Chus Martinez selects 10 rising stars of the contemporary art scene
The leading international contemporary art curator picks the new best things
Chus Martinez is the chief curator of the Museu d'Art Contemporani de Barcelona (MACBA) and the associate curator of the 2010 São Paulo Biennial (25 September – 12 December 2010). As one of the ten distinguished curators for Creamier – the latest global survey of today’s most significant emerging artists - Martinez talked to Phaidon.com about how she selected 10 rising stars of the contemporary art scene and explains why she thinks an aspiring artist should be wise - and act like an idiot.
Q: You were a curator for the book Creamier. How did you make your decision about which ten emerging artists to include?
I was part of a group of ten curators invited to engage in a conversation about some topical issues facing the contemporary art world, and to introduce ten artists in an early stage in their career. All of the artists I selected are on my horizon and they all have a trait in common: a complex practice that represents a challenge to the viewer, but also to the exhibition situation. These artists are particularly concerned with the question of how to make distinctions, distinctions between what is real and what is imaginary, between sense and absurd, between gesture and agency; ultimately, from whatever angle one may approach these different practices, they always surprise us with a very particular understanding of the meaning of artistic research and its capability to enhance knowledge.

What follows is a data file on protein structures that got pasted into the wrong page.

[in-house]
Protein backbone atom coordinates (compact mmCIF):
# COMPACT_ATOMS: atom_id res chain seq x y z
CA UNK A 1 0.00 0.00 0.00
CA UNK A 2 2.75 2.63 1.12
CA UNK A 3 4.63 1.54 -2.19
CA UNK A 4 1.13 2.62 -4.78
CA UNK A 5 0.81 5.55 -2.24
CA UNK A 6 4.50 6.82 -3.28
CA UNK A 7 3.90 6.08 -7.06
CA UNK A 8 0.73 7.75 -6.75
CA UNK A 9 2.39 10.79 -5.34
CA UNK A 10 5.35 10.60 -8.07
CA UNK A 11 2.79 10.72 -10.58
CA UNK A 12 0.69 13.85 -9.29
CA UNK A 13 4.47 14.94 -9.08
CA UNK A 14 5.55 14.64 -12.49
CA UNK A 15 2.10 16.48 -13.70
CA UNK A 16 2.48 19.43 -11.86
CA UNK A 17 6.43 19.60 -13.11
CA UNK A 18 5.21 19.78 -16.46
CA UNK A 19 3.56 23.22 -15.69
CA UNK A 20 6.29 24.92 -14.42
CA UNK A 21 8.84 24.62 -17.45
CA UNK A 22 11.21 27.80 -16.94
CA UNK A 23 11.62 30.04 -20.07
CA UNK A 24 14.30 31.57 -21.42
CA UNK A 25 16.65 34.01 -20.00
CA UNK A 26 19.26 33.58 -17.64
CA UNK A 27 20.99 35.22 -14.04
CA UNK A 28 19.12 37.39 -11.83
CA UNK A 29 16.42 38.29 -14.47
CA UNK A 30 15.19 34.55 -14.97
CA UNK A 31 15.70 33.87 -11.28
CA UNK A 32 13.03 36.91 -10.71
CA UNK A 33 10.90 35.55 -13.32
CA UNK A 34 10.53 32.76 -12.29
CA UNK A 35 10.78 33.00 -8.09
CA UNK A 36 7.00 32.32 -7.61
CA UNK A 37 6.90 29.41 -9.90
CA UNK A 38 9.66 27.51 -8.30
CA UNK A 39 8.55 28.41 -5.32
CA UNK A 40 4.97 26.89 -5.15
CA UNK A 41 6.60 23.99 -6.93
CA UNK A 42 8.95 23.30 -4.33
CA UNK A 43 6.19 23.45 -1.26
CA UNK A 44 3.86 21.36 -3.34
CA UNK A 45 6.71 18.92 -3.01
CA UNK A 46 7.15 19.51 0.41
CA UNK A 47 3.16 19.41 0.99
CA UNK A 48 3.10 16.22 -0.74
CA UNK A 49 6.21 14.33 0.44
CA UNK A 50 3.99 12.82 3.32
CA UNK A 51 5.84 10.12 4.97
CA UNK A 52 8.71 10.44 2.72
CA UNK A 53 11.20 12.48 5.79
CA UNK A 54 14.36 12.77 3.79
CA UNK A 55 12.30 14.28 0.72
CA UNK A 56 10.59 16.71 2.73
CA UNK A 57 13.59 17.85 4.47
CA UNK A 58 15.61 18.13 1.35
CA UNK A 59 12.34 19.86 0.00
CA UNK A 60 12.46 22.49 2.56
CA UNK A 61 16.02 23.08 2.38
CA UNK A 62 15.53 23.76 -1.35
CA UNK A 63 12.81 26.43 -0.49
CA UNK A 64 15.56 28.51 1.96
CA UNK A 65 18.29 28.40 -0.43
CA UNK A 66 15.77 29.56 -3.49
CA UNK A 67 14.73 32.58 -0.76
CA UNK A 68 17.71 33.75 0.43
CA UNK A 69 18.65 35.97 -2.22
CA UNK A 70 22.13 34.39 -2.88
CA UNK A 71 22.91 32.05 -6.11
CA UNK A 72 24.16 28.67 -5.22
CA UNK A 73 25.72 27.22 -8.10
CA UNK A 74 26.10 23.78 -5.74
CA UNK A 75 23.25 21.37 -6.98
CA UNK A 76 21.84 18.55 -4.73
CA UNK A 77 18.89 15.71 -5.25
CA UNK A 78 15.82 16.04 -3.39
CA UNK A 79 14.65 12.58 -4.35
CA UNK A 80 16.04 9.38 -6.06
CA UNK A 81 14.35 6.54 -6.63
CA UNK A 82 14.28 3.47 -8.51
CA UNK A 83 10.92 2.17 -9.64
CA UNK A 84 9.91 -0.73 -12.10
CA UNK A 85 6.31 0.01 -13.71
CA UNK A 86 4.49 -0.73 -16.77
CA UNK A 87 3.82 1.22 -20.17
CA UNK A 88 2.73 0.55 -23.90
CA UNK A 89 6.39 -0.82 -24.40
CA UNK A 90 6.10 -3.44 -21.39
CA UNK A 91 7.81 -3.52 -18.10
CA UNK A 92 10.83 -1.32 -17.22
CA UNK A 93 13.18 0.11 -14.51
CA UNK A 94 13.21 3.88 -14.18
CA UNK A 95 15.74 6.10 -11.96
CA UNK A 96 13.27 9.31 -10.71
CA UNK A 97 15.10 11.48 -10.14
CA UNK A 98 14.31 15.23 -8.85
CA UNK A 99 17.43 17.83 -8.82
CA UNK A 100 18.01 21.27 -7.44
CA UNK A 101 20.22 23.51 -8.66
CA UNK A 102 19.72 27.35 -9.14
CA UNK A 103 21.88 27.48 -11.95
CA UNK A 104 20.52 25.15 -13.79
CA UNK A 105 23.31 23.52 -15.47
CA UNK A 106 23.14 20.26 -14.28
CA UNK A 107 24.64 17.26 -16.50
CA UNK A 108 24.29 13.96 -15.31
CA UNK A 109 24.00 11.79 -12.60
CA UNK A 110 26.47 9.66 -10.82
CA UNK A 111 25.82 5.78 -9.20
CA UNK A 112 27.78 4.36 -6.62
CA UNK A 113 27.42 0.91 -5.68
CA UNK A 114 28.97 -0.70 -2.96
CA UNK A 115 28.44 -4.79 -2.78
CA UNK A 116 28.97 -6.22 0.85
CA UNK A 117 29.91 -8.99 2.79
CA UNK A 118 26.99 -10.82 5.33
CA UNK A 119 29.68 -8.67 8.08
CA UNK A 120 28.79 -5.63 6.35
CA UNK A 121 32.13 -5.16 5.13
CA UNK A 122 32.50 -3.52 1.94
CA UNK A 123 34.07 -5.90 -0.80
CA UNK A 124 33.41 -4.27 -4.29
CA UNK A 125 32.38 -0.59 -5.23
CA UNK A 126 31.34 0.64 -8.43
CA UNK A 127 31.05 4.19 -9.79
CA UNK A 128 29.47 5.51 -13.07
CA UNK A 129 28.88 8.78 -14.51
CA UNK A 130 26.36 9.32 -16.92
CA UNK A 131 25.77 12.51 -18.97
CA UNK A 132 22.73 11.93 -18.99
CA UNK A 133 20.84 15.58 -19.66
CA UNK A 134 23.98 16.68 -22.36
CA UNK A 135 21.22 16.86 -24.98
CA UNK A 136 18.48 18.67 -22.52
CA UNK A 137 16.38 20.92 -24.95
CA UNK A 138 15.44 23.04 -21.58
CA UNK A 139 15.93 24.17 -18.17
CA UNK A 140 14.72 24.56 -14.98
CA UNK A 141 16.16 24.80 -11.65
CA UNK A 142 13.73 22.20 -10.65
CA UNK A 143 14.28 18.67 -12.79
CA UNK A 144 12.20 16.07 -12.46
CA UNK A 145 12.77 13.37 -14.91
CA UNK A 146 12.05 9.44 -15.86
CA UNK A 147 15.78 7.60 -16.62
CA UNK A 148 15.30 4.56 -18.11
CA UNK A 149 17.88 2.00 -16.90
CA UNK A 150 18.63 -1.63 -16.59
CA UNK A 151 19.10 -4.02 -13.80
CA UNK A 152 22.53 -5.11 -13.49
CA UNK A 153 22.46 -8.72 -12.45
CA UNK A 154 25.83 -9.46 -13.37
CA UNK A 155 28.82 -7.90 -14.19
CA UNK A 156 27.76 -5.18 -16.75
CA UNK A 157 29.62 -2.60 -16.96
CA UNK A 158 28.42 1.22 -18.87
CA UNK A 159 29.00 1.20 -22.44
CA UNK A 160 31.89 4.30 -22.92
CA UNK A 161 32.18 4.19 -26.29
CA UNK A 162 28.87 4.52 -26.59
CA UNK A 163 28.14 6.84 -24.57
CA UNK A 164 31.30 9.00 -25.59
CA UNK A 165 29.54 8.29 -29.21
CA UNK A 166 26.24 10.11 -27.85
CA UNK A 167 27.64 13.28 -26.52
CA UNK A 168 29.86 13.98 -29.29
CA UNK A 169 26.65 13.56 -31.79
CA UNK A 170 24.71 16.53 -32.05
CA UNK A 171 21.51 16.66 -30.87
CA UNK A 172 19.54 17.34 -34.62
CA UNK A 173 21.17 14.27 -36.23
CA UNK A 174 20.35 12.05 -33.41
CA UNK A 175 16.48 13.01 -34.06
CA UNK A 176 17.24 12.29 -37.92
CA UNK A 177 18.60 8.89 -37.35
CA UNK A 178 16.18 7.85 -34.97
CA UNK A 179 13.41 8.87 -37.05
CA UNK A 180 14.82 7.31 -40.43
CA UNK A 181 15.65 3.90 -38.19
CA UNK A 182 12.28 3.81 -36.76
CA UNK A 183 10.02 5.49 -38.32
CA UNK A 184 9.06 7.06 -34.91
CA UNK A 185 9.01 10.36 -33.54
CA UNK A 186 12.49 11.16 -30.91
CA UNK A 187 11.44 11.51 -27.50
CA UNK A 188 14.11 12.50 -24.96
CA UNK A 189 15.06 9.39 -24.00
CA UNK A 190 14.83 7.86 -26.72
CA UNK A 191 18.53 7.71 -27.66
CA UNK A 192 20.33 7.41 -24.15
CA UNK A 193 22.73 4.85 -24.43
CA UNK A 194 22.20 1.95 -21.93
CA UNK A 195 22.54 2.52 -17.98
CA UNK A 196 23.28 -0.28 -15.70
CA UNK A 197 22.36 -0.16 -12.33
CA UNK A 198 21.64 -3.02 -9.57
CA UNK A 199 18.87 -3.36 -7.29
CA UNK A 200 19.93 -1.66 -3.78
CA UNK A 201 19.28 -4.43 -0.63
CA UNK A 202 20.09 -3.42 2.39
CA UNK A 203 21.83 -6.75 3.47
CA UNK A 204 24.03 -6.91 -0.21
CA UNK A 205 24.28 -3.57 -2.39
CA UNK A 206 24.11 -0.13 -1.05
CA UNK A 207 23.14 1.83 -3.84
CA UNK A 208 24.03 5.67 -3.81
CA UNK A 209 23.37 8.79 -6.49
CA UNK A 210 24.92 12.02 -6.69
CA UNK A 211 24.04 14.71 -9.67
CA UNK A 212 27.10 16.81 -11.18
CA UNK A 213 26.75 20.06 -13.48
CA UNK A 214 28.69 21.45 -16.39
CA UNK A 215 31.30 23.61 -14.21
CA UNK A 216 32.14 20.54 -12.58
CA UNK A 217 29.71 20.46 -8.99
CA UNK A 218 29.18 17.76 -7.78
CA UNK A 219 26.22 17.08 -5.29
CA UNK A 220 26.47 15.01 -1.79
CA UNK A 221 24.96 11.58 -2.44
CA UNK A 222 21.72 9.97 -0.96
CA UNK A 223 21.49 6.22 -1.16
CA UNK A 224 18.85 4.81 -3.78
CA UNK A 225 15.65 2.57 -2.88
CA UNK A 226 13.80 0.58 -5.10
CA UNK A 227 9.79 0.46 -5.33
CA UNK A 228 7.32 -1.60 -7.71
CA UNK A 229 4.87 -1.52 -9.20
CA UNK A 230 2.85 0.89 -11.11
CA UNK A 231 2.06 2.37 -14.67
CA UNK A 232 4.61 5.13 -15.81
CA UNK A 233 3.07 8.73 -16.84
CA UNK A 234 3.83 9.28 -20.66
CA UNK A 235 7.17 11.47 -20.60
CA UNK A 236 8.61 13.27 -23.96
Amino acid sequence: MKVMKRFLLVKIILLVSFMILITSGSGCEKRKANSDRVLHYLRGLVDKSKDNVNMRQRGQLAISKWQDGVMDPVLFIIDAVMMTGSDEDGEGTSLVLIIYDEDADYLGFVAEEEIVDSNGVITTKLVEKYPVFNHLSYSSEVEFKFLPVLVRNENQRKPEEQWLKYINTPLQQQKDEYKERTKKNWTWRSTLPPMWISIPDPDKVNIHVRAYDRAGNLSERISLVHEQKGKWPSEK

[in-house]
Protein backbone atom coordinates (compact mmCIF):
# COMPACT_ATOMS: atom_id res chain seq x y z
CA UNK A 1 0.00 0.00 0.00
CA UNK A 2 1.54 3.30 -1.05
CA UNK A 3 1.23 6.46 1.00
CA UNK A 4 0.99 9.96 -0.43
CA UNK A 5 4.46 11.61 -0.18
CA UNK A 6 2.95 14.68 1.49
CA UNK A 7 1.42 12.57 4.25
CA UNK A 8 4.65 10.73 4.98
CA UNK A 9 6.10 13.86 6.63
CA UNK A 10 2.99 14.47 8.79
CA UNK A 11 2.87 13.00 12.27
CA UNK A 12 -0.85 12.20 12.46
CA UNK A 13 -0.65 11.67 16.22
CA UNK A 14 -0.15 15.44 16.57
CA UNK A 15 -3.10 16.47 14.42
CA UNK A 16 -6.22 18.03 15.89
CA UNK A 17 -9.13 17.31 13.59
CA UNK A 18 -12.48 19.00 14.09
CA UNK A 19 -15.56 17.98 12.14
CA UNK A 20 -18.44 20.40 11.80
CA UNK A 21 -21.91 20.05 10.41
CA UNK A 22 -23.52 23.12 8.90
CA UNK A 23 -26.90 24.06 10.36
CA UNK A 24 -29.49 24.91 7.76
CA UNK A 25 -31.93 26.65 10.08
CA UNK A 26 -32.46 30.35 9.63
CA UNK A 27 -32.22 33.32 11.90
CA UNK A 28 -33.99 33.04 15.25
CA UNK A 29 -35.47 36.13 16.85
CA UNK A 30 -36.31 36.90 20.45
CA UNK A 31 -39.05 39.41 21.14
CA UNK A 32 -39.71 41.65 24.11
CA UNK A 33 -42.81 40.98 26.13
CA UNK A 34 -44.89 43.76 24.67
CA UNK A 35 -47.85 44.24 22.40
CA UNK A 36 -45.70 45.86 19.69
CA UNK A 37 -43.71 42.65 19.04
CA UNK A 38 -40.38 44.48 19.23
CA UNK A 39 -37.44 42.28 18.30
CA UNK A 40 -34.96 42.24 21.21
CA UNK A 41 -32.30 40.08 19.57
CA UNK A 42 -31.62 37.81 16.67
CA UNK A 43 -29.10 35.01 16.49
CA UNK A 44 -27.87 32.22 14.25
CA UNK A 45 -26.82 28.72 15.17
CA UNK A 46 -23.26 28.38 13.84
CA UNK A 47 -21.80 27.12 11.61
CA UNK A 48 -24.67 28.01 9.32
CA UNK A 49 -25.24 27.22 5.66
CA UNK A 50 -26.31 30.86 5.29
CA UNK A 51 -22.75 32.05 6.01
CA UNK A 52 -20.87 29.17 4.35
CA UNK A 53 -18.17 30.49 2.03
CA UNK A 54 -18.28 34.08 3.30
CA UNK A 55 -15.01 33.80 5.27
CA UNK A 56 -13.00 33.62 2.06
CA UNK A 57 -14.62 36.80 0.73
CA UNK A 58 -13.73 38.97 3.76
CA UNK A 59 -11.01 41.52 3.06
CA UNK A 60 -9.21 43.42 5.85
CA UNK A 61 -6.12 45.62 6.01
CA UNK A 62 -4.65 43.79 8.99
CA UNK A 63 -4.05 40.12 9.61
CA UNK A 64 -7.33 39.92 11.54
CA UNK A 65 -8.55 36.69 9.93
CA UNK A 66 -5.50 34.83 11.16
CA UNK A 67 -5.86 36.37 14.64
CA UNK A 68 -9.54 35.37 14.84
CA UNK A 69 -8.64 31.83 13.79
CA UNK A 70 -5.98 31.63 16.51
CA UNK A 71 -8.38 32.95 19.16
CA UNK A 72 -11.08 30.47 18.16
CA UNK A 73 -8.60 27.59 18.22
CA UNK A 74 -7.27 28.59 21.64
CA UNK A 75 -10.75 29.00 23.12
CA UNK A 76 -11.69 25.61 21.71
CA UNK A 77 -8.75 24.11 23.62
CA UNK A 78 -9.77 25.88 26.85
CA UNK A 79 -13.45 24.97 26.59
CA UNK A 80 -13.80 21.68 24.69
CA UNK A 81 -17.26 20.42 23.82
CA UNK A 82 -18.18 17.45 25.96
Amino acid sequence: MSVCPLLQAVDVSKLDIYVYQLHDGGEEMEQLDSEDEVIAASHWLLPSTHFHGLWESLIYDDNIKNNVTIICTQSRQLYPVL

Q: What did you want to say with your choice of artists?
My choices cannot be read as a statement. It is a proposal, an invitation to get involved in the practice of artists, which I myself really learned a lot from. The book provides a snap shot, and can be seen as a departing point, from which other further inquiries concerning the nature of the works can follow on from, thanks to Creamier.
Q: What do you think are the biggest issues facing artists today?
The same as to all of us: an intellectual context where complexity should be a goal and a challenge, not a condition to avoid. The basis of social sciences, with art included as one of them, is a kind of cross-pollination or contamination that moves constantly without coming to a halt at any specific stop. We need a cultural context able to keep up with this movement, with this very productive exercise and its contagious nature. We need a discipline of risk, that is, a social space where we can take risks, but also a social language to address their fundamental importance for the near future. The laws of imagination are not the laws of the convenient.
Q: What’s your advice for aspiring artists?
Again the same as for all of us: to have real fun. That is to keep learning, being surprised, to avoid cynicism, to be wise and to be an idiot as well - in order to be able to free oneself from oneself.
Chus Martinez, thank you.